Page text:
Data, the key to project the 2030 Agenda

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Being able to quantify in real time the dimension of a humanitarian problem, possibly known but undervalued, is the key to deploying aid, channeling funding and improving decisions

The data has permeated the European strategic and political layer, proof of this is the recent EU data strategy that is part of a package of agendas that make up the digital strategy designed to shape the social and economic development of Europe. Without a doubt, it is time to analyze whether these trends lead us to meet the Sustainable Development Goals (SDGs).

The data has given rise to a new type of innovation that takes advantage of traditional sources and new ones as a result of the interaction of people with digital platforms. For about a decade, the United Nations, some research centers and companies began to explore how this innovation could help improve humanitarian action or development. We have seen, however, that even with the tools, the difficulties are still present in managing changes and capacities, sharing data from the private sector in real time and designing solutions that form an adequate mesh with the local dynamics of communities and regions.

The flip side of data and the SDGs is generating actionable insight. Many times, being able to quantify in real time the dimension of a humanitarian problem, possibly known but undervalued, is the key to deploying aid, channeling funding and improving decisions. But the reality is that we are reaching an overload of sterile indicators.

The data must be used to understand those relationships, a priori not obvious, that reveal systemic problems that hold back a more sustainable world without inequalities. Therein lies their true potential, to generate evidence with impact, which we can take advantage of if we establish a multidisciplinary dialogue with them.

The way that evidence is managed is also key and we are beginning to understand how to do it. More than definitive answers, they provide the basis for organic learning and intelligence generation. This implies preparation and anticipation creating teams with scientific capabilities that have direct influence on decisions.

Experimentation with data and evidence is also demonstrating its potential to manage alliances by aligning actors and being the basis of a consensus increased that joins efforts by providing transparency, rigor and points of support. Predictive analytics is, of course, a fundamental tool that should serve to build capacities against various scenarios including mitigation strategies. But we cannot fail to point out that there is a very serious risk in simplifying processes or instrumentalizing the use of data that can have exponential negative consequences.

If on this occasion we focus on Europe and the SDGs, the data strategy revolves around the proposal of a single market that favors its circulation, regulatory standards and the creation of infrastructures with special attention to data spaces.

Without a doubt, having data between different sectors can be a catalyst for a more interconnected production system. However, the transactional nature of this strategy poses serious difficulties in generating the collaboration and synergies necessary to achieve the SDGs, and even socio-technological leadership in a world that is changing its perception of value. Furthermore, this strategy does not identify necessary roles for the public sector, academia, research or the third sector. A vision of the sustainable digital future also needs data to serve to build a new social fabric supported by science.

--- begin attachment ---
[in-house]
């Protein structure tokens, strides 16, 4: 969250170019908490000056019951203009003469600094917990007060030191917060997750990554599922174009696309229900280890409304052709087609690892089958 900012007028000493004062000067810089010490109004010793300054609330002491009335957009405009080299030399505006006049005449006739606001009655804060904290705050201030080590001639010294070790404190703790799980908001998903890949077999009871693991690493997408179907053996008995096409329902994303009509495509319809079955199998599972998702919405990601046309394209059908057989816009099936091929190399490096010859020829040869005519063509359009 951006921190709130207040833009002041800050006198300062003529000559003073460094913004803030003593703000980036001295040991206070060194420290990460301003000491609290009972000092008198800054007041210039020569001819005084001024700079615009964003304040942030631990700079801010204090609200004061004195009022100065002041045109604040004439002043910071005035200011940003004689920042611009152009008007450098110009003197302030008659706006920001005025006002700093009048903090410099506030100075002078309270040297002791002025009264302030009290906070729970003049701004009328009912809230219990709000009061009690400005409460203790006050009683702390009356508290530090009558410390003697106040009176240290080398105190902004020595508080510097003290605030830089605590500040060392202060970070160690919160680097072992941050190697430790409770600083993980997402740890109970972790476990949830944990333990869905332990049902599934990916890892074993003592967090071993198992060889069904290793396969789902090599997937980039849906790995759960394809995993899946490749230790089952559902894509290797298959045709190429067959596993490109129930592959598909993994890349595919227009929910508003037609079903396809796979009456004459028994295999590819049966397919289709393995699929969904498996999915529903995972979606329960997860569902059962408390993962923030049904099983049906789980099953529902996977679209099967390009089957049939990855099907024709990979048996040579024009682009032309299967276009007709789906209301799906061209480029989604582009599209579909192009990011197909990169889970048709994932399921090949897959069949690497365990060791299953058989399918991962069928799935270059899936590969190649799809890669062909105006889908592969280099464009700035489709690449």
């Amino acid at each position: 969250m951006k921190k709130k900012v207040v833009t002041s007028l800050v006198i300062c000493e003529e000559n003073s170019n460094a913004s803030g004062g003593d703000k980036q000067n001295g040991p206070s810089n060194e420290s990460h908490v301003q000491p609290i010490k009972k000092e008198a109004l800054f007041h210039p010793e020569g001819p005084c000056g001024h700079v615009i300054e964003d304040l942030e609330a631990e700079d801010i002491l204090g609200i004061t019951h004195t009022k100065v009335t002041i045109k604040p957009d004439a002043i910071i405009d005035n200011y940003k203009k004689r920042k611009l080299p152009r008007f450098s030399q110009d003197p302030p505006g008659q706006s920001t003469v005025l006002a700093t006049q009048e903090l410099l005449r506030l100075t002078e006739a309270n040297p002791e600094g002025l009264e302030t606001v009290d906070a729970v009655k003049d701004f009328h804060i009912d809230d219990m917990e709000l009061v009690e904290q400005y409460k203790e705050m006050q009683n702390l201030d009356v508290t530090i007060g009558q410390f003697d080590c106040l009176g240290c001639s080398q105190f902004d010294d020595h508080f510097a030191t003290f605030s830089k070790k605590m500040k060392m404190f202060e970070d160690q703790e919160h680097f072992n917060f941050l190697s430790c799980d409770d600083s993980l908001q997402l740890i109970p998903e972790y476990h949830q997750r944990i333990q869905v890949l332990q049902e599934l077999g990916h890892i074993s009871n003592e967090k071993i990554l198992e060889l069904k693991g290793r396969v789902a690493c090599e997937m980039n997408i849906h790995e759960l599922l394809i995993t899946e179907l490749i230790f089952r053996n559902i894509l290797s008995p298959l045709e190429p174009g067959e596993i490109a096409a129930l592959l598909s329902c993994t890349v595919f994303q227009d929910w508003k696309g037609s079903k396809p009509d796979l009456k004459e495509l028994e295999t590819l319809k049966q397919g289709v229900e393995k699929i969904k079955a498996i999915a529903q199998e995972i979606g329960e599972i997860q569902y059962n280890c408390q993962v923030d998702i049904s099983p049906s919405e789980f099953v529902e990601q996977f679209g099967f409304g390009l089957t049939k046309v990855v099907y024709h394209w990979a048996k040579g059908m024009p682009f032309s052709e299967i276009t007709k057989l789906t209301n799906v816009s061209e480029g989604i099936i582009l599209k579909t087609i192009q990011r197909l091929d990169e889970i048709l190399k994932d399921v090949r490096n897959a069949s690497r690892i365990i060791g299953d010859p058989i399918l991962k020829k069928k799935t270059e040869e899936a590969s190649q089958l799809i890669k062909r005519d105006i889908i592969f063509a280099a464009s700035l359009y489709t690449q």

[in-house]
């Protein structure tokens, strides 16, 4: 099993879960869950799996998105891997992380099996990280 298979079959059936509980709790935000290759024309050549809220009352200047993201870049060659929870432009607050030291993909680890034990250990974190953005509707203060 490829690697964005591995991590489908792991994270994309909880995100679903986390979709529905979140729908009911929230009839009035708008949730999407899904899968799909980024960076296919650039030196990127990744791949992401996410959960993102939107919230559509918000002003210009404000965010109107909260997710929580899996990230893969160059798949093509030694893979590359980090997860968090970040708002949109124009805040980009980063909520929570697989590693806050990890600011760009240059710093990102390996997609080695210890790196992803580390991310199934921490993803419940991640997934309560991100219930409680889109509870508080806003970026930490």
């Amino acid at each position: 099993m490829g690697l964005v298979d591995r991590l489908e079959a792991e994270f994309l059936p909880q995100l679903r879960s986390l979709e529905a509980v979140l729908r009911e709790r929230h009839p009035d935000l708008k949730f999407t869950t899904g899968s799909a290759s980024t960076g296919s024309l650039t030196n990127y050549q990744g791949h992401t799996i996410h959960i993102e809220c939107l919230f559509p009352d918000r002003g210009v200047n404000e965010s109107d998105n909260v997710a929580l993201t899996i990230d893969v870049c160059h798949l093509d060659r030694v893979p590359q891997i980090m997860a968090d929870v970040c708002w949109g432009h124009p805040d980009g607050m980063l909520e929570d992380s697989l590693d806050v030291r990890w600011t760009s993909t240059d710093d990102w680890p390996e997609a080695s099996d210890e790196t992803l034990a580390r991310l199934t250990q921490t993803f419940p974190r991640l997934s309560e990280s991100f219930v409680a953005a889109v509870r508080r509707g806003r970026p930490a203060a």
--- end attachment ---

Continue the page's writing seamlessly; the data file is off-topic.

The bet on data spaces as an interoperable infrastructure it is useful, but insufficient. The first step in a data strategy for the SDGs is to assess the current ecosystem and identify the gaps that allow us to use it to promote equality, social inclusion, better health or an education more suitable for future challenges. When they are incomplete they lead to skewed evidence with a negative impact of enormous proportions.

The governance of infrastructure, the conditions of access and regulation should gravitate around sustainability, resilience, or equality beyond competitiveness. There is talk of putting people at the center of technology, but we really need people at the center of the entire data value chain, with all the consequences.

To date, data holders effectively determine what to do with them, which has a direct impact on the prioritization of projects, alliances and initiatives for the SDGs. The role that the United Nations and multilateral organizations have in the last decade in developing countries to promote their use for development and humanitarian programs is vacant in Europe, and the SDGs are unavoidable in cities and rural areas. Europe’s vulnerability in the current covid-19 crisis is an example of this need for digital mechanisms at the service of society that we have only begun to implement in a reactive and hasty way.

Generating the connection of problems, sectors and actors through data requires resources. Currently there are no funding mechanisms to be able to bring fundamental research to an implementation that provides citizens and decision makers with adequate tools. The problem is exacerbated if we consider that the European strategy and practice lead us to a situation in which they have a very high cost. The data economy without principles and regulations aligned with the SDGs can have a totally inhibiting effect.


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